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Posts Tagged ‘canals’

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Photo: John Sturrock
“A modern mania for canal developments is reshaping cities by offering oases of calm in fast-moving town centres,” says the
Guardian.

When our kids were small, the Barge Canal (otherwise known as the Erie Canal) was as familiar to them as their friends’ backyard, as the elementary school, as the Hicks and McCarthy luncheonette. It ran right through town. I remember taking a canal-boat ride up and down (vertically) through the locks with a visiting grandmother and a picnic lunch.

In today’s story, John Vidal writes at the Guardian about a new focus on canals in England.

“Every second Monday of the month, a small group of volunteers meets in the training room of a Birmingham supermarket. They discuss what has long seemed to many of their friends a crazy and probably doomed idea: how to excavate a contaminated 40-year-old waste dump, create an urban marina, restore three miles of derelict canal and build several new bridges and locks.

“Last month, however, the meeting of the 18-strong Lapal Canal Trust committee was joyous. After 20 years of trying to restore this short stretch of the 200-year-old Dudley No 2 canal, permission had finally been granted, they were told.

“What’s more, a feasibility study showed that the plan – which would link the suburbs of California and Selly Oak by water – could be a catalyst for nothing short of the economic and ecological renaissance of a large area of south Birmingham.

“The new canal will generate jobs but also provide space for new houses, as well as pollution-free walking, boating and cycling routes. The marina for 60-100 boats will stimulate businesses and bring in tourists. The wildlife corridor created along the canal will attract herons, otters, fish and waterfowl. And although the whole project will cost about £5m, the study said it would pay for itself in six years.

“ ‘It will improve life in the city. It will complete an old canal loop around the city – we owe it to the future to restore it. … No one is objecting and we have nearly raised the first £250,000 – enough to start work,’ says the Lapal trust CEO, Hugh Humphreys.The Lapal plan is one of at least 80 canal renaissance projects currently making British towns and cities suitable for populations seeking tranquility, leisure space and new ways to move around. …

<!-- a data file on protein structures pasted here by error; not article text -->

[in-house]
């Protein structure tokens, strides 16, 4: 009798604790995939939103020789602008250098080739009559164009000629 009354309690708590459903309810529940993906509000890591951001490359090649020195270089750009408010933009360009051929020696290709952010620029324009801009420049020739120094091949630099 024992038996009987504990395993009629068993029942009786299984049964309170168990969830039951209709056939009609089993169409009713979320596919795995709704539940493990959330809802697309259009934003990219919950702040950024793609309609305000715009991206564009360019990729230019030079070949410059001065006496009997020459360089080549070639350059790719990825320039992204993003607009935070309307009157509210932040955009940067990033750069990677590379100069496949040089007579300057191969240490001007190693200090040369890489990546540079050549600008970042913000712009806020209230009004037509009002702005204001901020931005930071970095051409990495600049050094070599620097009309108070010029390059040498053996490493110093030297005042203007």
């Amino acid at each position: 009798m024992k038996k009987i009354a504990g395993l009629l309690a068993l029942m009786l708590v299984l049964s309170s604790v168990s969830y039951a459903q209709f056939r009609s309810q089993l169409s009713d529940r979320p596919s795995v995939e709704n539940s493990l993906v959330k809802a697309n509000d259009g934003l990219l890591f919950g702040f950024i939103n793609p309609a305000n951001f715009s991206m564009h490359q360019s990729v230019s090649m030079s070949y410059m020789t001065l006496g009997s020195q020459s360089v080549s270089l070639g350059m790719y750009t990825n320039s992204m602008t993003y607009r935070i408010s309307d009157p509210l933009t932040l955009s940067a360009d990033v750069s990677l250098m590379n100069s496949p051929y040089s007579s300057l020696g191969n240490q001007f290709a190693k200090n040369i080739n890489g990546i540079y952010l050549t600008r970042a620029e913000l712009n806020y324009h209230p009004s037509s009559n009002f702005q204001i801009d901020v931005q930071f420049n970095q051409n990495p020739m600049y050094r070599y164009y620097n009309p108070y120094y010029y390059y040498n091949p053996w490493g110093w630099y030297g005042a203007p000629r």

“It’s not just happening in Britain. … But few countries have as many urban canals as the UK, a legacy of British industrial might – and now a golden opportunity for transformation. Some, such as the Aldcliffe yard development in Lancaster, will see just a few expensive houses built on old industrial canal works; but many seek to create large new ‘liveable’ urban communities in what were some of the Britain’s polluted places, such as Wolverhampton, Leeds, Manchester, Lancaster, Glasgow, Liverpool and Birmingham. …

“Three things unexpectedly changed everything. A postwar infant canal leisure industry emerged; dozens of passionate heritage charities like the Lapal trust voluntarily restored many of the old waterways; and water proved to be the vital ingredient to kickstart a new, property-based canal mania.

“ ‘The restoration of the canals in the 1950s and 60s was thanks to a remarkable act of defiance by unpaid volunteers against the authorities,’ says canal historian Mike Clarke.

“ ‘Volunteers were vital. It’s unlikely there would be many canals today without them. The government, many influential people, and the British Waterways board, were all happy to see the majority filled in. … They told the government, “if you want to complain, take us to court.” …

” ‘They formed isolated stretches of peaceful country within the urban environment. Planners eventually saw them as an asset, and government at last understood their potential for leisure.’ …

” ‘The job is only half done in Britain,’ says Alison Smedley, policy officer of the Inland Waterways Association. ‘The restoration of Britain’s canal system is in full flow but there is so much left to do. … There are still about 1,800 miles left to be restored, although many [canals] have been filled in and are unlikely ever to be reclaimed,’ she says. …

“Canal and River Trust (CRT), the government-part-funded charity set up in 2012 to take over and manage the 2,000 miles of state-owned canal formerly run by British Waterways, [calculates] that about 10 million people a year visit the canals to fish, walk, cycle, observe wildlife or go boating. …

“In addition, canals have become a real alternative for people unable or unwilling to buy city property. .. Ten years ago 10% of the boats on British waterways were used as primary residences. It is now 26%, says the CRT. …

“ ‘Almost unnoticed, the canals have become important sanctuaries for urban and rural wildlife,’ says Simon Atkinson, head of conservation at the Birmingham and Black Country Wildlife Trust. … Otters, water voles, kingfishers, ducks, herons, fish, dragon- and damsel flies, even rabbits, are seen on the 100-odd miles of Birmingham canals, some of which are classed as local nature reserves. …

“ ‘If development is done well, it can enhance nature. The canals have never been more important, but it could go the other way. There is a real opportunity for high quality inner-city development and nature to flourish together.’ ”

For me as a lover of Dickens (the novels, not the man), I can’t think of English canals without thinking of the dark spirit of Bradley Headstone in Our Mutual Friend. In fact, maybe I’m ready to read that one again.

Learn more about the benefits and challenges of canal popularity here.

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